I'm back to the Indiamike forum. I exchanged a few messages with some nice travellers on here last year as I was to go on my first trip to India. Unfortunately, I had to cancel it and to postpone it to this next winter (2004-2005). But the good news is that I'll be able to spend several months in India this winter instead of the few weeks I initially wanted to spend last winter.
Anyway, I'm currently preparing everything for my first trip to India. A few months that will mostly be spent in Rajasthan, Kerala and Tamil Nadu, between November and January. My travel will be mostly by train between the cities and towns, but I'm currently hesitating between AC class and non-AC "sleeper class". I have to specify that most of my train journeys will be fairly short (a few hours) and by day. I've read many threads on this forum, as well as gathered information on some other websites, such as seat61.com
I'm currently leaning towards the non-AC class, because of the better view and the ability to see more "real India" rather than tourists. At the same time, I'm wondering whether I might suffer from an uncomfortable heat, even though climate charts suggest it would be ok. The fact is that I'm perfectly ok with daytime temperatures like 20 to 30 degrees, but I'm not too comfortable when temperatures get over 30-35 degrees. Could someone tell me about the kind of temperatures I should expect inside the non-AC class in trains within Rajasthan, Kerala and Tamil Nadu between November and January ?
Could you also tell me about some other possible problemes I might expect to have in non-AC class or some real advantages that AC class has (other than the AC itself) ?
Based on the time you are travelling, and that you are taking mostly short daytime trains, you should be OK. It will be warm, but not overwhelmingly so.
As far as having more of a "tourist experience" I wouldnt really worry about it, most middle class Indians prefer the A/C class as well. The sleeper class only applies to night travel, during the day, the cabin has more passengers. If you want more space go with A/C.
If you do take overnight trains, make sure you get a two-tier as opposed to three tier. The three-tier can be pretty claustrophobic. I would also reccomend the A/C for overnight trips.
If you do feel crowded, or hot, another option for short trips is A/C Chair car. This is a bus/airline type seating arrangement. It is only available in A/C class, and not on all routes.
Could you tell me more about the difference when it comes to the view between non-AC class and AC class ? I've read that AC class has small, tinted glass windows that can be quite dirty, which might be a drawback, as many of the train journeys I will make are said to be very scenic. Does non-AC class always have barred windows ?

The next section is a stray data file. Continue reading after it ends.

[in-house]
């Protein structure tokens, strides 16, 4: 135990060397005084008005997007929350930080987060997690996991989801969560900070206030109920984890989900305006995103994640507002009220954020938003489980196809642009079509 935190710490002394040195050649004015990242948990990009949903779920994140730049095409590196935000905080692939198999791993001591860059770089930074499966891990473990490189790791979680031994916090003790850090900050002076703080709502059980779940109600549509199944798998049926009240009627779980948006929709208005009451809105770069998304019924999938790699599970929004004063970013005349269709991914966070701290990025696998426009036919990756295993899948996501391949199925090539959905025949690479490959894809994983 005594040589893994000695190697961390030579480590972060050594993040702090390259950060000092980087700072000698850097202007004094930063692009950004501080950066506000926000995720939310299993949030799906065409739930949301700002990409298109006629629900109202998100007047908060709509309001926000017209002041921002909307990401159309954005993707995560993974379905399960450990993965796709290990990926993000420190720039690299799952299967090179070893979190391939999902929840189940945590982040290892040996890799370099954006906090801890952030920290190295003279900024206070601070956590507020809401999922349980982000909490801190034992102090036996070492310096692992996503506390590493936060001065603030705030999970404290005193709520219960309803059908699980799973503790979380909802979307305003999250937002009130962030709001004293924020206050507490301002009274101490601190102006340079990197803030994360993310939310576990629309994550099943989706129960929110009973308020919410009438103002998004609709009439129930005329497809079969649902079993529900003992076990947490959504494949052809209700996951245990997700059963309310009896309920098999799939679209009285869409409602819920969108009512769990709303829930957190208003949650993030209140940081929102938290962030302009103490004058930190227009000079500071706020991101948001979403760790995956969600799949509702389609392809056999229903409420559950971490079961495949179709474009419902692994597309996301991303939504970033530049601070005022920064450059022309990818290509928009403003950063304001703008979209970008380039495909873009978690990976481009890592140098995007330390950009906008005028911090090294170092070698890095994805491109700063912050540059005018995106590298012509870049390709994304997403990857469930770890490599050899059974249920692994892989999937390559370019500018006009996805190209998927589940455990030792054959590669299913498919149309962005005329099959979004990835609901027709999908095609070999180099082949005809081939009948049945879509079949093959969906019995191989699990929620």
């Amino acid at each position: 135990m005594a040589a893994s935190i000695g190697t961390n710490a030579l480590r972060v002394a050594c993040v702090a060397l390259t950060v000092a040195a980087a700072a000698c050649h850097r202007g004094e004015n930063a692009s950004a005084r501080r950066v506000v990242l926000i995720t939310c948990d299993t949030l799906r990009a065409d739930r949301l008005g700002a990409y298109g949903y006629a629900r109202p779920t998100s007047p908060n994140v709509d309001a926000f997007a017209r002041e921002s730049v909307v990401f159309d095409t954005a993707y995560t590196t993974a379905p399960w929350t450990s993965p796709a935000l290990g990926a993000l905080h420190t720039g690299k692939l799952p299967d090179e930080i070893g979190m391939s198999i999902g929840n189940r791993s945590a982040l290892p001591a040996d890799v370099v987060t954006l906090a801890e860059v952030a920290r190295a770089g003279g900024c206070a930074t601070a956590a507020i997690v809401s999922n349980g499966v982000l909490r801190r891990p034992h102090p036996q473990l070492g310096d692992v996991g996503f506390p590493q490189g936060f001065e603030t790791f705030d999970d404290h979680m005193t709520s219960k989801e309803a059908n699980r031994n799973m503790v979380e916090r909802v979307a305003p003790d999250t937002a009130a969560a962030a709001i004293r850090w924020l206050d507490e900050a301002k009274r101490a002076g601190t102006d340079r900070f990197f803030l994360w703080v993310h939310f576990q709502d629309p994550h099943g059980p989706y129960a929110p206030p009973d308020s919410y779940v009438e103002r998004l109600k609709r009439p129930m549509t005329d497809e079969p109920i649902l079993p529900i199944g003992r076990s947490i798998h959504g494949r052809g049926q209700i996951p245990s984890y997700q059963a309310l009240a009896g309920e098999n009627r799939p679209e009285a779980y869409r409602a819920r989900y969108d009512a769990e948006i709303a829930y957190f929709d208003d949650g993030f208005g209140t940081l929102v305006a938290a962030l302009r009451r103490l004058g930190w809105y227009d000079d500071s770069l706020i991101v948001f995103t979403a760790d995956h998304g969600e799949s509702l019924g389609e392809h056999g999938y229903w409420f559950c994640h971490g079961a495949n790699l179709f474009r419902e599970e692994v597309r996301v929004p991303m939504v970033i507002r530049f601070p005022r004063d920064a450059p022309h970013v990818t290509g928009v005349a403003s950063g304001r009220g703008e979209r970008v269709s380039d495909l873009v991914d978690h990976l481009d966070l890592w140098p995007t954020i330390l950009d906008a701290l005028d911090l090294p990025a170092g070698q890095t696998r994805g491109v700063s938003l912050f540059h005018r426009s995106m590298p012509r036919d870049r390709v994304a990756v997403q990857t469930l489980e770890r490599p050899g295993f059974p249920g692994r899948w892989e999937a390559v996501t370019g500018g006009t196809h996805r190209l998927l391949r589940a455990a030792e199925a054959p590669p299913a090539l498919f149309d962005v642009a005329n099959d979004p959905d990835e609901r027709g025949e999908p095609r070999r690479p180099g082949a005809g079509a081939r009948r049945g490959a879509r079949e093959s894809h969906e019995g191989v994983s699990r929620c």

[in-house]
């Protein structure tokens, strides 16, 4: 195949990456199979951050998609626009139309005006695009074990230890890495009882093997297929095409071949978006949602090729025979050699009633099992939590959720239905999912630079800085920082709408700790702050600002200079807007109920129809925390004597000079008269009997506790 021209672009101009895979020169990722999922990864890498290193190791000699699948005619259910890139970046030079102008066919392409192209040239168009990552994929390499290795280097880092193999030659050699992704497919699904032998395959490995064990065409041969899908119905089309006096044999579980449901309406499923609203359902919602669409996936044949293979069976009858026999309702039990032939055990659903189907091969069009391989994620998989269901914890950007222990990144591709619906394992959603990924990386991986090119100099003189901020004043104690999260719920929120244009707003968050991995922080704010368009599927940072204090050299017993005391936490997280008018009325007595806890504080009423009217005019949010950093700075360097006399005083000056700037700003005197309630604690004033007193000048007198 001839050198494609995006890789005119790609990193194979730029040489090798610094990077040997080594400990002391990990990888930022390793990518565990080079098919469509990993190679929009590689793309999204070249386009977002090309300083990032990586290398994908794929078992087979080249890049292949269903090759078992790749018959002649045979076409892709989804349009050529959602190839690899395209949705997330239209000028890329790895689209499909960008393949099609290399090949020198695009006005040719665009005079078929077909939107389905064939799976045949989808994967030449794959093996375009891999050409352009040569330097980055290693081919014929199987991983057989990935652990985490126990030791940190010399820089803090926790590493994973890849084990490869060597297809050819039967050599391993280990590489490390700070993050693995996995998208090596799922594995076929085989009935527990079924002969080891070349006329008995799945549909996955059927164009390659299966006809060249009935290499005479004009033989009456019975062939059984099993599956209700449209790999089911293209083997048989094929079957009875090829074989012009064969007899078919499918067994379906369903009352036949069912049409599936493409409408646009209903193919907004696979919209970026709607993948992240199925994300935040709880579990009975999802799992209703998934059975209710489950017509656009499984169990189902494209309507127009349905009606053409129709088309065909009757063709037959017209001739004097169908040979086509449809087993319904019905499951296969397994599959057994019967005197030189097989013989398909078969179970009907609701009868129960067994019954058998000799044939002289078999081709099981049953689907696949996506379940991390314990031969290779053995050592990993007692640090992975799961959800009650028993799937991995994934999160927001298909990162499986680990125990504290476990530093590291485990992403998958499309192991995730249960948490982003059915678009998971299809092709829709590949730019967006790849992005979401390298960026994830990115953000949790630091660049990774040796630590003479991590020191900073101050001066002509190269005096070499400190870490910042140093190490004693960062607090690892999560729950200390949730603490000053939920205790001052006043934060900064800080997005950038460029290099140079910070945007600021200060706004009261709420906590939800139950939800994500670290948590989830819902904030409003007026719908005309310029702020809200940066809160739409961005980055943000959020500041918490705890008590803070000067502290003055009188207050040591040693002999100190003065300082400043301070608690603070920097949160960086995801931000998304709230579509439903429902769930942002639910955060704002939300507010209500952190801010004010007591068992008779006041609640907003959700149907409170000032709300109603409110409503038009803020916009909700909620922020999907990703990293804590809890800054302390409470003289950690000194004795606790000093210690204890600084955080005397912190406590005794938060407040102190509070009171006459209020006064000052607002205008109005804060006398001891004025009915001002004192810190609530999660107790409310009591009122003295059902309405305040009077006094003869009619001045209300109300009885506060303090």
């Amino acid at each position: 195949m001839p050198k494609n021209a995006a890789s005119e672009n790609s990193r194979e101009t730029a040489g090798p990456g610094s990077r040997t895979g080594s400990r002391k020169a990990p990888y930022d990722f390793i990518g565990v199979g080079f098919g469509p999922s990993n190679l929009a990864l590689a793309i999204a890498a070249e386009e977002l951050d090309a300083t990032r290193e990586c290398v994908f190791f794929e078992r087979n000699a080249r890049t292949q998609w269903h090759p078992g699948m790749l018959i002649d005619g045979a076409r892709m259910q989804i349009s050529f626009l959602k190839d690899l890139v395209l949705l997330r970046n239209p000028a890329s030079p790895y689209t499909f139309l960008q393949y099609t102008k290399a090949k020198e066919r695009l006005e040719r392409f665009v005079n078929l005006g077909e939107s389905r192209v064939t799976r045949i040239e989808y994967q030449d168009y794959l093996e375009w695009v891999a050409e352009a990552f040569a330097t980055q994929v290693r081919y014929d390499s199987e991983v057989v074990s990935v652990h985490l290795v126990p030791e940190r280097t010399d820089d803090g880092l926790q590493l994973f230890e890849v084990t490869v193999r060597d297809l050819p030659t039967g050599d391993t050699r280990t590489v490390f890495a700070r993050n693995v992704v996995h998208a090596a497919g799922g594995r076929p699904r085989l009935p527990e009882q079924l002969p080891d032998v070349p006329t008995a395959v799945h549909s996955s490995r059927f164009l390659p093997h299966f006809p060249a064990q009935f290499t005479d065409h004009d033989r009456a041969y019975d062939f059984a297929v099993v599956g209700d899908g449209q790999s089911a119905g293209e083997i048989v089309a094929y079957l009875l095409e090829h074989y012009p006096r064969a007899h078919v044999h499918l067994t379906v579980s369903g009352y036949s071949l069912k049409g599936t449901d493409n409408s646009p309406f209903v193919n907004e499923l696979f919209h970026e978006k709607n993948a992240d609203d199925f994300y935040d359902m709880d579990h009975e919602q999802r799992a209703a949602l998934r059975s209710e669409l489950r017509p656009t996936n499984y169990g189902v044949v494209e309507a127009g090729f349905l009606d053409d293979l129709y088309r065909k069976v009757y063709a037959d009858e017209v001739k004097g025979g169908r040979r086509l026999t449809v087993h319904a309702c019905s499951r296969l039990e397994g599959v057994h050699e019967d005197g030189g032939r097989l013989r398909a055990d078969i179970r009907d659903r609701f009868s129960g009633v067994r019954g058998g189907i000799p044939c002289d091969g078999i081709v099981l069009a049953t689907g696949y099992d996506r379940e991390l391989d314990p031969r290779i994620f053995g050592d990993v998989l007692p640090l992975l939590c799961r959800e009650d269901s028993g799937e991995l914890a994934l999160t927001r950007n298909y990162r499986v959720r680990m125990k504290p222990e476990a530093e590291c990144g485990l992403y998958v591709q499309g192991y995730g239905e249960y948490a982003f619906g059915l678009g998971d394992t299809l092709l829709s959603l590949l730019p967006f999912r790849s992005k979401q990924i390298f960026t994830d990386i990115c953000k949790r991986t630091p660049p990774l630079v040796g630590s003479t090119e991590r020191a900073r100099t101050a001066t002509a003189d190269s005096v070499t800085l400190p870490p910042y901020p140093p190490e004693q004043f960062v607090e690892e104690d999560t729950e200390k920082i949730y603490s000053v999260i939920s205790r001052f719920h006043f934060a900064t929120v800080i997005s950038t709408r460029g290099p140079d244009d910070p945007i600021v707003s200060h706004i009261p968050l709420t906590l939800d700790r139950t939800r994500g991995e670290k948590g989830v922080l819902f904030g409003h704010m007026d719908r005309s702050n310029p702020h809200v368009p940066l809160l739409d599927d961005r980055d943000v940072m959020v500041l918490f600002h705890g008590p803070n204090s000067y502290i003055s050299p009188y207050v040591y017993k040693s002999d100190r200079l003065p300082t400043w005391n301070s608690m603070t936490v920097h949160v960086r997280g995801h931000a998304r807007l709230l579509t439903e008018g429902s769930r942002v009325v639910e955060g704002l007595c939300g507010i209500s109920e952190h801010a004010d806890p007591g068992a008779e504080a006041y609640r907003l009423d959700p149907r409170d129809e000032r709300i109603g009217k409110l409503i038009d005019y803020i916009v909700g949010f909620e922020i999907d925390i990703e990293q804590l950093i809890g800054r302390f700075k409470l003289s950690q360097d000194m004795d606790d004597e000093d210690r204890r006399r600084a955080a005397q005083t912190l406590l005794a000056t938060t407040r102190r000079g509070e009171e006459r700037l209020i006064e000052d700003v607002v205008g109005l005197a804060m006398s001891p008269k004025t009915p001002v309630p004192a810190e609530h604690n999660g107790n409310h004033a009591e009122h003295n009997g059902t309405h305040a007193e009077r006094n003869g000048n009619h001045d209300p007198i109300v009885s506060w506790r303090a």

Being an amateur photographer, I was thining of possibly taking some shots during some slow scenic train journeys. Would non-AC class be better than AC-class from this point of view ? How large is the space between window bars ?
I can't really answer your question of AC vs. non AC as I only ever traveled overnight for longish distances and had AC 2 and 3 Trier.
But as you're a photographer and all. It dosn't matter if you can look out the window. The best place for photos is to open the train door, hang on safe and tight and shoot pictures without a window inbetween you and India.
A/C windows are useless for taking pictures. The bars in non-A/C are OK, but as everyone else said, the doors are the best place for pictures. And I have yet to meet a train where you couldn't open the doors.
Food is only included in 1st AC fares on special trains, like Rajdhani Expresses and a few other selected trains.. otherwise it works just like in AC 2 tier, buy off the platform or the onboard food serving guy when he comes to take your lunch/dinner order.
.... yep, A/C has a definite 'view' problem but can be a real 'treat' for sheer travel comfort on those trips where you 'just want to get there'... no matter how.
Another alternative is just straight non A/C 1st if you're feeling hassled. Much depends on you state of mind - I've had times where I've enjoyed 48hr 2nd sleeper journeys with all the coming and going - and on other occasions I've been SO glad I took an 'upgrade' as I may have been very tired etc.
The great thing - there's so much choice ! You may also find each route may dictate what's available anyway - with some classes booked / not in service etc.